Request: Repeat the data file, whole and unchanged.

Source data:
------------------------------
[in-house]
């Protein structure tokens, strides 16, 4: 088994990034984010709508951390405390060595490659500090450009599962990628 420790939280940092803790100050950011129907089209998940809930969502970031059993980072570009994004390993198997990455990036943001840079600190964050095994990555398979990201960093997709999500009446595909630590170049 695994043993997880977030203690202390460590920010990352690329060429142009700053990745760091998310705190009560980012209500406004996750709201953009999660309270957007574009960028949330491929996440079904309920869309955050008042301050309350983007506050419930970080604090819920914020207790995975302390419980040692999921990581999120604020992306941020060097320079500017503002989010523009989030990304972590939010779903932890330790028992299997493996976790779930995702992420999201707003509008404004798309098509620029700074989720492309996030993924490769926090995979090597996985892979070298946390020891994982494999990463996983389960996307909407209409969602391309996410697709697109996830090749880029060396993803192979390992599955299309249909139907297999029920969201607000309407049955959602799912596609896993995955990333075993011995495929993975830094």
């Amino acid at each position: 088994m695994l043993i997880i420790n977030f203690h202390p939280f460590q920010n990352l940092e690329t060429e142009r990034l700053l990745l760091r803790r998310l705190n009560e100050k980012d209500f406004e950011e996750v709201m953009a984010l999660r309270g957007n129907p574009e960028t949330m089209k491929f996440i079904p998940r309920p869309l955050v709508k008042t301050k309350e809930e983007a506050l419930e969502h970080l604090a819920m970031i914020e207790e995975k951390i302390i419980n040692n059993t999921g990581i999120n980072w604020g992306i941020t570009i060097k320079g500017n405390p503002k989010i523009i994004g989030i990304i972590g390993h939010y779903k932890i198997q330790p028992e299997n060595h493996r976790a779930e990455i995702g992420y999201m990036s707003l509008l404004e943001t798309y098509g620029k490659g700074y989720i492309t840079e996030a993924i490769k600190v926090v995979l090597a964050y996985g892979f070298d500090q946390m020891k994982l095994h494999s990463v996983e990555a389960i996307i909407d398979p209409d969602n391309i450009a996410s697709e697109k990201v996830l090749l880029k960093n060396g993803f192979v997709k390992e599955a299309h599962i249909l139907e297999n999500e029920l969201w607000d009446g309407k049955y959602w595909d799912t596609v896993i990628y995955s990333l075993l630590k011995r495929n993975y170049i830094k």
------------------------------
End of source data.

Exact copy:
[in-house]
């Protein structure tokens, strides 16, 4: 088994990034984010709508951390405390060595490659500090450009599962990628 420790939280940092803790100050950011129907089209998940809930969502970031059993980072570009994004390993198997990455990036943001840079600190964050095994990555398979990201960093997709999500009446595909630590170049 695994043993997880977030203690202390460590920010990352690329060429142009700053990745760091998310705190009560980012209500406004996750709201953009999660309270957007574009960028949330491929996440079904309920869309955050008042301050309350983007506050419930970080604090819920914020207790995975302390419980040692999921990581999120604020992306941020060097320079500017503002989010523009989030990304972590939010779903932890330790028992299997493996976790779930995702992420999201707003509008404004798309098509620029700074989720492309996030993924490769926090995979090597996985892979070298946390020891994982494999990463996983389960996307909407209409969602391309996410697709697109996830090749880029060396993803192979390992599955299309249909139907297999029920969201607000309407049955959602799912596609896993995955990333075993011995495929993975830094």
């Amino acid at each position: 088994m695994l043993i997880i420790n977030f203690h202390p939280f460590q920010n990352l940092e690329t060429e142009r990034l700053l990745l760091r803790r998310l705190n009560e100050k980012d209500f406004e950011e996750v709201m953009a984010l999660r309270g957007n129907p574009e960028t949330m089209k491929f996440i079904p998940r309920p869309l955050v709508k008042t301050k309350e809930e983007a506050l419930e969502h970080l604090a819920m970031i914020e207790e995975k951390i302390i419980n040692n059993t999921g990581i999120n980072w604020g992306i941020t570009i060097k320079g500017n405390p503002k989010i523009i994004g989030i990304i972590g390993h939010y779903k932890i198997q330790p028992e299997n060595h493996r976790a779930e990455i995702g992420y999201m990036s707003l509008l404004e943001t798309y098509g620029k490659g700074y989720i492309t840079e996030a993924i490769k600190v926090v995979l090597a964050y996985g892979f070298d500090q946390m020891k994982l095994h494999s990463v996983e990555a389960i996307i909407d398979p209409d969602n391309i450009a996410s697709e697109k990201v996830l090749l880029k960093n060396g993803f192979v997709k390992e599955a299309h599962i249909l139907e297999n999500e029920l969201w607000d009446g309407k049955y959602w595909d799912t596609v896993i990628y995955s990333l075993l630590k011995r495929n993975y170049i830094k």